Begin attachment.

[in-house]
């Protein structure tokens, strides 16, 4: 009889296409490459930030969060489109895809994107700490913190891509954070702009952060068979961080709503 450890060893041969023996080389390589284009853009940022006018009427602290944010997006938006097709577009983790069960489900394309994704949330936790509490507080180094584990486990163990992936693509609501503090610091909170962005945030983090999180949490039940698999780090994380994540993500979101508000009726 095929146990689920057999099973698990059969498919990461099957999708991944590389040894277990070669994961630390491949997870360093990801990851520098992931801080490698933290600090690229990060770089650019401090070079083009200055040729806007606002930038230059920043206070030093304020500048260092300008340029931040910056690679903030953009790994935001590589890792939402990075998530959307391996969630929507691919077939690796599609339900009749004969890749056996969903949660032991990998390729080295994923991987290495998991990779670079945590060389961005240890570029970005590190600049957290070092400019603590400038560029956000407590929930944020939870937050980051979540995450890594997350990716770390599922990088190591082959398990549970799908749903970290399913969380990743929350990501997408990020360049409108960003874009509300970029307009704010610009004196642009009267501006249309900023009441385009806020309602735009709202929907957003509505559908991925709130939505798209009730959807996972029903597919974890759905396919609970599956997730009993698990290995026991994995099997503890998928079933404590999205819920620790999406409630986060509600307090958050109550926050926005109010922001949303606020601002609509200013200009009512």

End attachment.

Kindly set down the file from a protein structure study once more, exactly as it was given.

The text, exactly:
[in-house]
């Protein structure tokens, strides 16, 4: 009889296409490459930030969060489109895809994107700490913190891509954070702009952060068979961080709503 450890060893041969023996080389390589284009853009940022006018009427602290944010997006938006097709577009983790069960489900394309994704949330936790509490507080180094584990486990163990992936693509609501503090610091909170962005945030983090999180949490039940698999780090994380994540993500979101508000009726 095929146990689920057999099973698990059969498919990461099957999708991944590389040894277990070669994961630390491949997870360093990801990851520098992931801080490698933290600090690229990060770089650019401090070079083009200055040729806007606002930038230059920043206070030093304020500048260092300008340029931040910056690679903030953009790994935001590589890792939402990075998530959307391996969630929507691919077939690796599609339900009749004969890749056996969903949660032991990998390729080295994923991987290495998991990779670079945590060389961005240890570029970005590190600049957290070092400019603590400038560029956000407590929930944020939870937050980051979540995450890594997350990716770390599922990088190591082959398990549970799908749903970290399913969380990743929350990501997408990020360049409108960003874009509300970029307009704010610009004196642009009267501006249309900023009441385009806020309602735009709202929907957003509505559908991925709130939505798209009730959807996972029903597919974890759905396919609970599956997730009993698990290995026991994995099997503890998928079933404590999205819920620790999406409630986060509600307090958050109550926050926005109010922001949303606020601002609509200013200009009512």